I'll also be asking whether these positive factors make the FTSE 100 oil supermajor a good investment today.
Uncertainty can mean potential opportunity for investors. And uncertainty continues to surround BP more than three years after its Gulf of Mexico oil spill. While the company has already settled a lot of claims against it, there are more to come and the final cost is as yet unknown. BP says it is simply not possible to come up with "a reliable estimate" at this stage.
Another uncertainty hanging over the company -- and other big oil groups, including Shell and Statoil -- is an investigation into allegations that firms colluded in fixing oil prices. Again, there is the possibility of BP taking a damaging financial hit.
At a recent share price of 446 pence -- over 200 pence below the level before the oil spill -- the current uncertainty makes BP an investment opportunity with a high risk but, potentially, a high reward.
There's been a big shift in the nature of BP's interests in Russia. TNK-BP, a venture with Russian oligarchs, was financially successful, but relations between the partners were fragile. However, BP recently disposed of its 50% share of TNK-BP -- valued at $55 billion -- ending up with a 20% stake in state-owned oil firm Rosneft and about $12 billion in cash.
The deal was sealed at the mansion of Russian president Vladimir Putin with whom the boss of Rosneft is on excellent terms. BP's interest in what is the largest listed oil company in the world puts its exposure to the exciting Russian oil industry on a somewhat more solid footing -- even if there remain risks of unfavorable changes in the political winds.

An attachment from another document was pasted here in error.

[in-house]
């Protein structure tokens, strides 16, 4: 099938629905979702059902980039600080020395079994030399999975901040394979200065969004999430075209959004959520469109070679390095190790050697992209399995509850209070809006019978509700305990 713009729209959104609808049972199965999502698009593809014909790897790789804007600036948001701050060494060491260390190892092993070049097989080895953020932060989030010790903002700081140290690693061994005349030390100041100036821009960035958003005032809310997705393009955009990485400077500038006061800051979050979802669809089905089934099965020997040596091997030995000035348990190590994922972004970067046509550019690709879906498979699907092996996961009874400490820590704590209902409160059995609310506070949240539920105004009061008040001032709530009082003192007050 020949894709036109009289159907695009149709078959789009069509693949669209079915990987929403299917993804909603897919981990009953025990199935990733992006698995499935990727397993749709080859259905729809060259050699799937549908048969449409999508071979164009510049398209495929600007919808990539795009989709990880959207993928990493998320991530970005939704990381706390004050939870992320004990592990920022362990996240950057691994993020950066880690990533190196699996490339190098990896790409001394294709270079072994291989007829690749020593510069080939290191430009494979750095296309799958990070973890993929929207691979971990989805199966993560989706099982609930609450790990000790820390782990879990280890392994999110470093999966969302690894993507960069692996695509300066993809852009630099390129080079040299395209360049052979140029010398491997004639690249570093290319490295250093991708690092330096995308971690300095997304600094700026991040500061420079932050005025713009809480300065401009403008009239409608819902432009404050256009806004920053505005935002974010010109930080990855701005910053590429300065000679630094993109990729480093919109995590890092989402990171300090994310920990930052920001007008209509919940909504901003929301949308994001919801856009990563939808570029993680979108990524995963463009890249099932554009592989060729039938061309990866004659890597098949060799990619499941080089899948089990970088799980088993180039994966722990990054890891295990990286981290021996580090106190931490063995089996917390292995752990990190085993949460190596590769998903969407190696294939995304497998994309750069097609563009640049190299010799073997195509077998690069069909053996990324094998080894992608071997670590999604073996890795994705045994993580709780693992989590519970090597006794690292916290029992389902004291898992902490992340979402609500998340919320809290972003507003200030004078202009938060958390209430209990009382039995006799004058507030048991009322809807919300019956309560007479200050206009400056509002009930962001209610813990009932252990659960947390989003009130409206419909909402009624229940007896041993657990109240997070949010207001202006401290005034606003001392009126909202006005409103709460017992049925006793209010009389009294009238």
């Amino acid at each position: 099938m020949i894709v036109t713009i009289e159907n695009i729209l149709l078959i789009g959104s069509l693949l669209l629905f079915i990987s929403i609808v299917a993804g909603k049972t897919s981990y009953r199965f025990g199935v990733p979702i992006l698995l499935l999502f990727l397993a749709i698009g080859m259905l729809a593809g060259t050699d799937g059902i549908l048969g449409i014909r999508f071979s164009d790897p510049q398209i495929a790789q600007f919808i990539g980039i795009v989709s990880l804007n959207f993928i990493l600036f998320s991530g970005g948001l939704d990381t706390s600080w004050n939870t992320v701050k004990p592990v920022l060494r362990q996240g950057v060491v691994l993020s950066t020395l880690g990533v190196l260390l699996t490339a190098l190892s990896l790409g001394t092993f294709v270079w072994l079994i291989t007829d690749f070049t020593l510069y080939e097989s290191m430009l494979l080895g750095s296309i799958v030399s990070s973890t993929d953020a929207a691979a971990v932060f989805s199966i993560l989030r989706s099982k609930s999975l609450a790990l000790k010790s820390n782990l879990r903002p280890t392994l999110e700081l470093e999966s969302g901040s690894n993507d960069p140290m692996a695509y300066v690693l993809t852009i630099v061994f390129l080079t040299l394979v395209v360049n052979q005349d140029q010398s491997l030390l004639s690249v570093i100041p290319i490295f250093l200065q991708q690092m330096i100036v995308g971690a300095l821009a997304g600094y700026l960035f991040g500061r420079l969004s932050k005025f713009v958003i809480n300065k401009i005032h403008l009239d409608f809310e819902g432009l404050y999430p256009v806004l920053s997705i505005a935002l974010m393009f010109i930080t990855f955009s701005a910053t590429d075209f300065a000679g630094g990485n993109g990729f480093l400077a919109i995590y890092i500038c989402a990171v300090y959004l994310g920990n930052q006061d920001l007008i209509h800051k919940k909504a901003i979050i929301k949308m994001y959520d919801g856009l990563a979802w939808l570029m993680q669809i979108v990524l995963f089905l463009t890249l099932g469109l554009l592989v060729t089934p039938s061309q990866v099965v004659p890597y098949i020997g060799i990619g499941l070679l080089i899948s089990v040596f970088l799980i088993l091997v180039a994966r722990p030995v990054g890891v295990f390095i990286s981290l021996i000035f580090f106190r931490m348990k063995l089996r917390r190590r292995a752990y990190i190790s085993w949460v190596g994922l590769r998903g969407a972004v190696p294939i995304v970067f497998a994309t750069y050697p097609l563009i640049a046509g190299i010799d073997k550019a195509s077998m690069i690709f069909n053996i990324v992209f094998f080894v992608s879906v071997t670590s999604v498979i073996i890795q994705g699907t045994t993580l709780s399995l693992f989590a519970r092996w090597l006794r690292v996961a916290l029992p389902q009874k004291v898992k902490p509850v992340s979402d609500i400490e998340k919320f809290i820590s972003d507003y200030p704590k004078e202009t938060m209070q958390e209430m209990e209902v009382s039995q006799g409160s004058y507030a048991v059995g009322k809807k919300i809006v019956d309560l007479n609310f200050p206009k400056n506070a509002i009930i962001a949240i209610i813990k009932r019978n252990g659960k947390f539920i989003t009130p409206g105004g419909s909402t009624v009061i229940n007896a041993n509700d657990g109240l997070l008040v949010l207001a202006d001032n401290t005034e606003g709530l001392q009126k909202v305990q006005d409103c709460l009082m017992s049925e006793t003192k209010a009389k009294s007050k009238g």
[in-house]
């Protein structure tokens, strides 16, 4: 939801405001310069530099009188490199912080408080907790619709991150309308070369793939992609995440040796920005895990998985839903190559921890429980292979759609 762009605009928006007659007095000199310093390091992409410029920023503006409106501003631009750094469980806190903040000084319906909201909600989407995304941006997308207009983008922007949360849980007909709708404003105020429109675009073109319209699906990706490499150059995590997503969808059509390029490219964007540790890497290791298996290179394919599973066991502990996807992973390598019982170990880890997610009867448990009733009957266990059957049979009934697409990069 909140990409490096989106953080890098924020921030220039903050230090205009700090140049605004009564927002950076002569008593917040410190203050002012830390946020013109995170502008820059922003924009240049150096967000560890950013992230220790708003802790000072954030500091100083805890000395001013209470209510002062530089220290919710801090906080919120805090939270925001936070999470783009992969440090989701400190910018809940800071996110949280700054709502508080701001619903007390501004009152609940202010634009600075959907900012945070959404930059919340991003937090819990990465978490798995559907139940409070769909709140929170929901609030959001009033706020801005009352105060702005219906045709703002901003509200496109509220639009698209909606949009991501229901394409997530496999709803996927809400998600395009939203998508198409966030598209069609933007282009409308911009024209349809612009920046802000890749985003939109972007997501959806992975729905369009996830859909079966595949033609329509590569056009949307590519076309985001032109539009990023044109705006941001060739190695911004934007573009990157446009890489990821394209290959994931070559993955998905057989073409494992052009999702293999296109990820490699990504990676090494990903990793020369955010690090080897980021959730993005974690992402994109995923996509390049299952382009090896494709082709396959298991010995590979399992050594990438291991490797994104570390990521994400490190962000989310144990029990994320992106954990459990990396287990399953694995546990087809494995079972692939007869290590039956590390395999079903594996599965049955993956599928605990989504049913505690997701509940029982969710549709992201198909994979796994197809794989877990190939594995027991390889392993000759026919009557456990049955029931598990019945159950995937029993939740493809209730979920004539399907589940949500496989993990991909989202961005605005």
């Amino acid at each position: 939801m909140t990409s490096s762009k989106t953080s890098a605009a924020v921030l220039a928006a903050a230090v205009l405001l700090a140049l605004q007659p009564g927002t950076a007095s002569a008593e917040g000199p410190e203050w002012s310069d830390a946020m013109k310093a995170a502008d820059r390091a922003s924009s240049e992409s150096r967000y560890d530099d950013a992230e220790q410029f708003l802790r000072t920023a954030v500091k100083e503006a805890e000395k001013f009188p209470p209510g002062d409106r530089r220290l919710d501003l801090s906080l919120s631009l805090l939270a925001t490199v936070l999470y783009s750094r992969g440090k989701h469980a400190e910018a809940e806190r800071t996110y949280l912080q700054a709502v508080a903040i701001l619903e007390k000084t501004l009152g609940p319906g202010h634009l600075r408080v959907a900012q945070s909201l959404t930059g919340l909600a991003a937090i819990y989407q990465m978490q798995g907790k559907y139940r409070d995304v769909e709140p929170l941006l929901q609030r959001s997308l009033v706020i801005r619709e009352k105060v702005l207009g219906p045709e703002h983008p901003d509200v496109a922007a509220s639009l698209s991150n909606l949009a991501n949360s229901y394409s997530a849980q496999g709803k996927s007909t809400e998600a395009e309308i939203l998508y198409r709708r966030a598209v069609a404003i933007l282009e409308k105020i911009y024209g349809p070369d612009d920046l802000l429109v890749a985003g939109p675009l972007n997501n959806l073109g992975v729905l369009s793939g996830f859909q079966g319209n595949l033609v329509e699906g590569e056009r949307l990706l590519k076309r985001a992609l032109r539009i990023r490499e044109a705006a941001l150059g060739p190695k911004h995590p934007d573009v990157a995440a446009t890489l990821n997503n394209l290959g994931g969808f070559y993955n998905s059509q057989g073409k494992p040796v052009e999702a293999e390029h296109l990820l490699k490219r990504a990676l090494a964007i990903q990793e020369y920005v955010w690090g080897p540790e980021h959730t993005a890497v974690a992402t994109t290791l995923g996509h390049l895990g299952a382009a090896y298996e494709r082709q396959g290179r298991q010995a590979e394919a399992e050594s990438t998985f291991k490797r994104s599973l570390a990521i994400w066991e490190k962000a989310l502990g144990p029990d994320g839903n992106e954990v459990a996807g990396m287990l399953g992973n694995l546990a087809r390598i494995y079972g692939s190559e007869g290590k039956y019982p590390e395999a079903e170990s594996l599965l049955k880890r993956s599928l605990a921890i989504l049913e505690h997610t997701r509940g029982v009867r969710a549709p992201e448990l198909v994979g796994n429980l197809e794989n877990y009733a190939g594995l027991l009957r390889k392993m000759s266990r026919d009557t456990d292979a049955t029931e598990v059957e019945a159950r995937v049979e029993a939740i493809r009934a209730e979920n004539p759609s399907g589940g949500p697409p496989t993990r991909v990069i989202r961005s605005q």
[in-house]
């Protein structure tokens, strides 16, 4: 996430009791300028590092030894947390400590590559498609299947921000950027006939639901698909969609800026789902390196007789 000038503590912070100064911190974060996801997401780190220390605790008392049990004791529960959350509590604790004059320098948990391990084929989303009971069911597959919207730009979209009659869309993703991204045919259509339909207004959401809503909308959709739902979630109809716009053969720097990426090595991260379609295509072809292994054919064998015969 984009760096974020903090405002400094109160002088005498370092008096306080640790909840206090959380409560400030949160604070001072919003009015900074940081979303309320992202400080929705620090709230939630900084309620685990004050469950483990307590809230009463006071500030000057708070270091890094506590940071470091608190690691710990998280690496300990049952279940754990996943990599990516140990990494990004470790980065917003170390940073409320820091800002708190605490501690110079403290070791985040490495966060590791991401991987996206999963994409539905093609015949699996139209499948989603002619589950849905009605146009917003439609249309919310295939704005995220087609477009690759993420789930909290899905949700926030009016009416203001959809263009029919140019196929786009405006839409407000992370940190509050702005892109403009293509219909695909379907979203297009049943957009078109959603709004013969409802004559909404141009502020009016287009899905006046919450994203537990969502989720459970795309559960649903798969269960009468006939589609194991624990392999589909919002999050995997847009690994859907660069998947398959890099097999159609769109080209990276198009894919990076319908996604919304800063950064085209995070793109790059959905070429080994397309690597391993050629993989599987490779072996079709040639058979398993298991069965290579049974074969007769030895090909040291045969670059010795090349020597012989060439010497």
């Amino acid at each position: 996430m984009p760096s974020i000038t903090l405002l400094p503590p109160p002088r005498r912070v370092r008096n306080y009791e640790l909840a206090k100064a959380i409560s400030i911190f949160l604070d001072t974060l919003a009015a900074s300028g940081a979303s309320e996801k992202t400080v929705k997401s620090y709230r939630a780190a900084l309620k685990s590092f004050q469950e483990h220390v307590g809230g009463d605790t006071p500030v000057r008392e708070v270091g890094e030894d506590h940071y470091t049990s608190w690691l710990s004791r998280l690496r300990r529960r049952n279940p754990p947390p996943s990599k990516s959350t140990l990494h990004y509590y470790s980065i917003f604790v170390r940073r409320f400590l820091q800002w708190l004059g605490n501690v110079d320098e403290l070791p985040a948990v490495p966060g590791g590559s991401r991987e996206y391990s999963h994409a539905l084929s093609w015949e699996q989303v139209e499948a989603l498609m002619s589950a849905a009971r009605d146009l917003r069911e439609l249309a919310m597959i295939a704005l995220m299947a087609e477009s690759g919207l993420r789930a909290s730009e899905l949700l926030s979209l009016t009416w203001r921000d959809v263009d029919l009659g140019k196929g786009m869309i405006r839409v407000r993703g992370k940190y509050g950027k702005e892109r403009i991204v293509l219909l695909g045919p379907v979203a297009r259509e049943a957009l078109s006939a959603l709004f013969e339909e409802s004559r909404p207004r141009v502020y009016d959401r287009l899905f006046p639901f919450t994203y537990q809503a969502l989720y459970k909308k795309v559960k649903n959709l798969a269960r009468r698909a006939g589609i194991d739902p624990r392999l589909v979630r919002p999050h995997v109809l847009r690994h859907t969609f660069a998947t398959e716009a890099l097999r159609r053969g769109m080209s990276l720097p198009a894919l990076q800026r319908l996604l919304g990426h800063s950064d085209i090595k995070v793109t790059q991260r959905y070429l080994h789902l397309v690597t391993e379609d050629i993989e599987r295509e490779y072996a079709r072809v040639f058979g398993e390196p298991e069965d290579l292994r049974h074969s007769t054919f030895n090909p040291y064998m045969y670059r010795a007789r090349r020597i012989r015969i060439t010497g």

Earnings and dividend
It's arguable that BP's risks are more than priced in. At 446 pence, investors are paying just a bit over eight times current-year forecast earnings, falling to just a bit over seven times earnings for 2014.
As well as the low price-to-earnings (P/E) ratios, analysts are forecasting strong earnings growth of 40% this year and 12% next. That translates into attractive PEG (P/E-to-earnings growth) ratios of 0.2 and 0.6, respectively. A PEG of less than one is generally considered to be good value.
Similarly, the dividend is appealing: the prospective yield is 5.3%. Furthermore, the dividend has been growing strongly since being reinstated at a lower level after the Gulf of Mexico disaster, and analysts reckon the growth is set to continue: an 8% increase this year and 6% next.
A good investment?
For investors willing to take a higher risk for a potentially higher return, BP's valuation makes it an interesting proposition. Shell has similar P/E and yield ratings, but BP's forecast earnings and dividend growth are much superior.
Finally, if you've already backed BP, and are in the market for some lower-risk blue chips shares, I recommend you help yourself to the very latest free Motley Fool report.
You see, the Fool's top analysts have identified a select group of Footsie companies they believe will generate superior long-term growth. Such is their conviction about the quality of these businesses that they've called the report "5 Shares To Retire On".
G.A. Chester has no position in any stocks mentioned. The Motley Fool has no position in any of the stocks mentioned. Try any of our Foolish newsletter services free for 30 days. We Fools may not all hold the same opinions, but we all believe that considering a diverse range of insights makes us better investors. The Motley Fool has a disclosure policy.
More from The Motley Fool
3 Dividend Stocks With Better Yields Than PepsiCo
The soft-drink giant offers a solid quarterly dividend, but these three promising businesses will pay you even more to own their shares.
Better Buy: ConocoPhillips vs. BP
These oil industry titans have a lot in common. Which is most likely to outperform?
Why These 2 Big Oil Stocks Jumped in October
They surprised some investors by leaving their U.S.-based peers in the dust.